Top 50: Tyreke Evans, no. 22
The definitive ranking of the NBA’s best players.
by Rodger Bohn / @rodgerbohn
Say hello to the ‘09-10 Rookie of the Year who, in this writer’s eyes, should’ve been playing in Istanbul this summer.
To throw the numbers out there, we’re looking at a point guard who is 6-6, 220 pounds with nearly a 7-0 wingspan. He’s got the size and strength to both play and defend the 1, 2 and 3 if needed with no problem. While he doesn’t have the bounce, it could be argued that he is the LeBron James of point guards in terms of his physical stature.
Last year, Reke did most of his damage one on one. In fact, over a third of his buckets (33.6 percent) came off of isolation situations where he put in work. His high school team would always run a 1-4 flat to let him do his thing and the dribble drive system at Memphis catered his skill set as well. It could be said that he’s a bit ball dominant at times but when you have a player who can create his own shot like that, you don’t have a choice but to let him do that.
Showing much promise as both a pick and roll ball handler and a post up option, a case could be made that Evans is the most versatile point guard in the League. Almost 20 percent of his offense came off of the pick and roll and he made pretty good decisions with the rock in those situations. The Philly native’s combination of size and length allows him to finish amongst the trees despite his lack of bounce. In terms of the post game, Paul Westphal has done a killer job of getting him the rock on the blocks and letting him do his thing against smaller 1s in the West.
The main problems with Reke are largely due to his lack of a consistent jumper and his tendency to be turnover prone at times. For anyone who has watched Evans over the years, you have seen how much he has drastically improved the form on his shot. When he was in high school, he cocked the rock back behind his head a la Sam Perkins and could get away with it. Once he hit the next level, Cal and Lamont Peterson (his trainer) got his form much better. His J is still definitely a work in progress, but is making strides in the right direction.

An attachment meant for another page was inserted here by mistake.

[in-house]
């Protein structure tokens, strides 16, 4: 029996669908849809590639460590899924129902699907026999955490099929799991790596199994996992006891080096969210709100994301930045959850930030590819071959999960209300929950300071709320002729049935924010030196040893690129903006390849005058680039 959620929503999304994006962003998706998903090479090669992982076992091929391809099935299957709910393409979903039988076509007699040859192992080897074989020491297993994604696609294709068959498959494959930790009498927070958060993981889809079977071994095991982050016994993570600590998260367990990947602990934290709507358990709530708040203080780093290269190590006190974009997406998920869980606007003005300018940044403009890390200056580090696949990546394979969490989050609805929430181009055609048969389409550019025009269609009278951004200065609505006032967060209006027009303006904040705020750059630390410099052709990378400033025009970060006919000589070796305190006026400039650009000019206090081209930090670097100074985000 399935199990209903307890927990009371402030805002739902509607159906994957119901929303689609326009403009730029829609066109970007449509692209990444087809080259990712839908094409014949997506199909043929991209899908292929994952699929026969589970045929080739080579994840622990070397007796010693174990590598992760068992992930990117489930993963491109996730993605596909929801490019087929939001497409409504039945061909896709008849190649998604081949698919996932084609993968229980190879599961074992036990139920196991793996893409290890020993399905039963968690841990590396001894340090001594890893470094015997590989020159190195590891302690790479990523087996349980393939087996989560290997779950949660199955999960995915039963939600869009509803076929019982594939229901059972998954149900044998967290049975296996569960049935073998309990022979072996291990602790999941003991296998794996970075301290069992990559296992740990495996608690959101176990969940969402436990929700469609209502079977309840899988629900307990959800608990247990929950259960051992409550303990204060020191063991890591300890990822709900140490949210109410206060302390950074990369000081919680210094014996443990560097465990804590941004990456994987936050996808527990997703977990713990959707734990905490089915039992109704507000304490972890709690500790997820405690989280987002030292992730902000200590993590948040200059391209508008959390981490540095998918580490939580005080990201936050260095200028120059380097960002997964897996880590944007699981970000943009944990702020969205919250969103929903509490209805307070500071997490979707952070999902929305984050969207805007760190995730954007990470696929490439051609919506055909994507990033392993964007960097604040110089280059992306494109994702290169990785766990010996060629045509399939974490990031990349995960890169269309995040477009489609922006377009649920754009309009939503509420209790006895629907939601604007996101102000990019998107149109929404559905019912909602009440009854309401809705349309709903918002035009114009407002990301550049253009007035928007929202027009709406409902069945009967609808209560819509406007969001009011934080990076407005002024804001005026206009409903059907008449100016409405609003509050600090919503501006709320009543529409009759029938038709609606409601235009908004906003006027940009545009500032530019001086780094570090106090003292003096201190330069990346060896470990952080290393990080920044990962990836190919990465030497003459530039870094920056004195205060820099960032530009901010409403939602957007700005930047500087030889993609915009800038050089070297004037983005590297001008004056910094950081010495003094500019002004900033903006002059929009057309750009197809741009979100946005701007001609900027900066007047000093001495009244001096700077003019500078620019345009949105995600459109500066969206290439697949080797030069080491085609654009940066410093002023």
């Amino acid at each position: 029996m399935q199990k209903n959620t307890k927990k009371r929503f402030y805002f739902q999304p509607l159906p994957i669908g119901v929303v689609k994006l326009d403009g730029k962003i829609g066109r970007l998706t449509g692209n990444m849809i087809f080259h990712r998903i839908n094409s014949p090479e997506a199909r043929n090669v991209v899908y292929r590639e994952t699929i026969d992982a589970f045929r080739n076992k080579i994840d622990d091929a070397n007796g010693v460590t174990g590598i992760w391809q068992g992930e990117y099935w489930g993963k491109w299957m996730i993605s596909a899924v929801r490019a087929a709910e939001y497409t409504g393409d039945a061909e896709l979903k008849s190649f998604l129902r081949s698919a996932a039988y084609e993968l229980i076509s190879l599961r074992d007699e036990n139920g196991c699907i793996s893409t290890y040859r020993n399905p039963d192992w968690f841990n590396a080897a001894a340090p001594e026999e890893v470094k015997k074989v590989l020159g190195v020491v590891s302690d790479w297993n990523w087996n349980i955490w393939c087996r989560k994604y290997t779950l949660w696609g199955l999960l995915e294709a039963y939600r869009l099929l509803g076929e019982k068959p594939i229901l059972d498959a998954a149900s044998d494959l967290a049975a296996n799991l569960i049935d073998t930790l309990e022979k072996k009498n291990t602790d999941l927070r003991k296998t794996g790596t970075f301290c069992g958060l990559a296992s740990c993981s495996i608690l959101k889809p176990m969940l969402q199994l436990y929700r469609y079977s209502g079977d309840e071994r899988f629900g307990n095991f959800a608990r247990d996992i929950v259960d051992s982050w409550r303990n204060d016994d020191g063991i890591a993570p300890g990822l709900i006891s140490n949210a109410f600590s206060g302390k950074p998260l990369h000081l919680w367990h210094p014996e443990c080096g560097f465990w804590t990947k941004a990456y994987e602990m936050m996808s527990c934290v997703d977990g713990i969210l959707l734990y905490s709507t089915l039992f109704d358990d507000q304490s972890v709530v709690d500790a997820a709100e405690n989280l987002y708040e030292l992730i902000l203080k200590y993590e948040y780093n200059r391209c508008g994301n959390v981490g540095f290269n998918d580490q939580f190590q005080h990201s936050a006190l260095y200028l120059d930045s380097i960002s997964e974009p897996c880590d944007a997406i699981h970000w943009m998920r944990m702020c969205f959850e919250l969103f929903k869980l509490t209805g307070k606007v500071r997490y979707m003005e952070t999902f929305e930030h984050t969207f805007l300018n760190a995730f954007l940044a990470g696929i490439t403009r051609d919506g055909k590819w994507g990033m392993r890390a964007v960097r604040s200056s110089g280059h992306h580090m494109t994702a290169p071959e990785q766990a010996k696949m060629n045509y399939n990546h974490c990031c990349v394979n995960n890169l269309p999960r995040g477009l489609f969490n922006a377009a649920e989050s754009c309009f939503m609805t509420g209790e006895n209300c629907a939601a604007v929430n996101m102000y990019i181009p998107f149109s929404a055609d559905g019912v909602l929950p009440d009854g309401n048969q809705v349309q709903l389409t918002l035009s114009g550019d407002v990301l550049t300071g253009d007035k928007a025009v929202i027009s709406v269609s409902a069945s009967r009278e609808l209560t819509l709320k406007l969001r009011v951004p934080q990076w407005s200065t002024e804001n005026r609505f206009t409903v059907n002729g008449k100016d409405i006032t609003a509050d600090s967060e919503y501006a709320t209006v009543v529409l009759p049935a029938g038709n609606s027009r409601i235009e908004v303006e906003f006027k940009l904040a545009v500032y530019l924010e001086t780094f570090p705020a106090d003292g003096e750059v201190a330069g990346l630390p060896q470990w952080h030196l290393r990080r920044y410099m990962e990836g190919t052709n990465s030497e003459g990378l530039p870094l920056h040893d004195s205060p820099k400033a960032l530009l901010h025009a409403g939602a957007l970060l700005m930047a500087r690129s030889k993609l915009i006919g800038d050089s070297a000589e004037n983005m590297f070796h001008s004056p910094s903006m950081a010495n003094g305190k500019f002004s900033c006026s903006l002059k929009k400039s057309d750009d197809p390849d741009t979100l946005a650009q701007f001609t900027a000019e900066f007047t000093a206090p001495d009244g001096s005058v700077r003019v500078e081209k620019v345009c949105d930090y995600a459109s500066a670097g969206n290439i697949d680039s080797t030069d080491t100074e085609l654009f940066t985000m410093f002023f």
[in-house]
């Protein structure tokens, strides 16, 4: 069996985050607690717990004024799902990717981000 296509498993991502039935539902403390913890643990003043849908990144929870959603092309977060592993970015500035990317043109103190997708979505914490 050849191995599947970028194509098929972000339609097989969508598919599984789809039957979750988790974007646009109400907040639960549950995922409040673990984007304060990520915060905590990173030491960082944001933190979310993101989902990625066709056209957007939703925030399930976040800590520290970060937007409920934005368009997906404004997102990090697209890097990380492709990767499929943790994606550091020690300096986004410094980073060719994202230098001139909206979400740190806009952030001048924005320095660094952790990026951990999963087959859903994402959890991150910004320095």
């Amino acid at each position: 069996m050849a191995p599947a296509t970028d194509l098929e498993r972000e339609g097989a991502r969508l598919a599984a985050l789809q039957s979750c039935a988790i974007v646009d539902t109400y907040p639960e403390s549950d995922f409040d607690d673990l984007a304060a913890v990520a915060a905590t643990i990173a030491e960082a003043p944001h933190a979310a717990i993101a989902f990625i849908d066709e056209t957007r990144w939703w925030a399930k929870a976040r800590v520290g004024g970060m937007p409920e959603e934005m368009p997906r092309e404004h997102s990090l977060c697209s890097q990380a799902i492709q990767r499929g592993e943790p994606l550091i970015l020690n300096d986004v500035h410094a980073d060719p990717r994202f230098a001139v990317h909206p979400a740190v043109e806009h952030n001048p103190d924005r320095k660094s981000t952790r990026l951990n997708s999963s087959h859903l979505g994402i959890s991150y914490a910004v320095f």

The thing that personally sets the ex-Memphis stud apart from most other guards is his D, though. While he doesn’t have crazy lateral quickness or bounce like DRose or Mr. Rondo, he compensates with crazy long arms, size, and strength. Find me a point guard who can post on Reke and I’ve got you a Hot Sauce Williams polish boy if you’re in Cleveland.
With Carl Landry and DeMarcus Cousins down on the blocks, expect Mr. Evans’ assist numbers to increase. I mean, you’ve got a guy who can create on anyone who now has two solid big men. There’s a chance that he has more dimes than a parking meter. If not, he can just cross you up and speed to the rack to a monstrous season.
|SLAMonline TOP 50 PLAYERS||OVERALL RANK||POSITION RANK|
• Rankings are based solely on projected ’10-11 performance.
• Contributors to this list include: Jeremy Bauman, Maurice Bobb, Erildas Budraitis, Sean Ceglinsky, Ben Collins, Bryan Crawford, Sandy Dover, Adam Figman, Manny Maduakolam, Eddie Maisonet, Ryne Nelson, Doobie Okon, Ben Osborne, Charles Peach, Branden Peters, Quinn Peterson, David Schnur, Todd Spehr, Kyle Stack, Adam Sweeney, Dennis Tarwood, Tracy Weissenberg, Lang Whitaker, Eric Woodyard, and Nima Zarrabi.
• Want more of the SLAMonline Top 50? Check out the archive.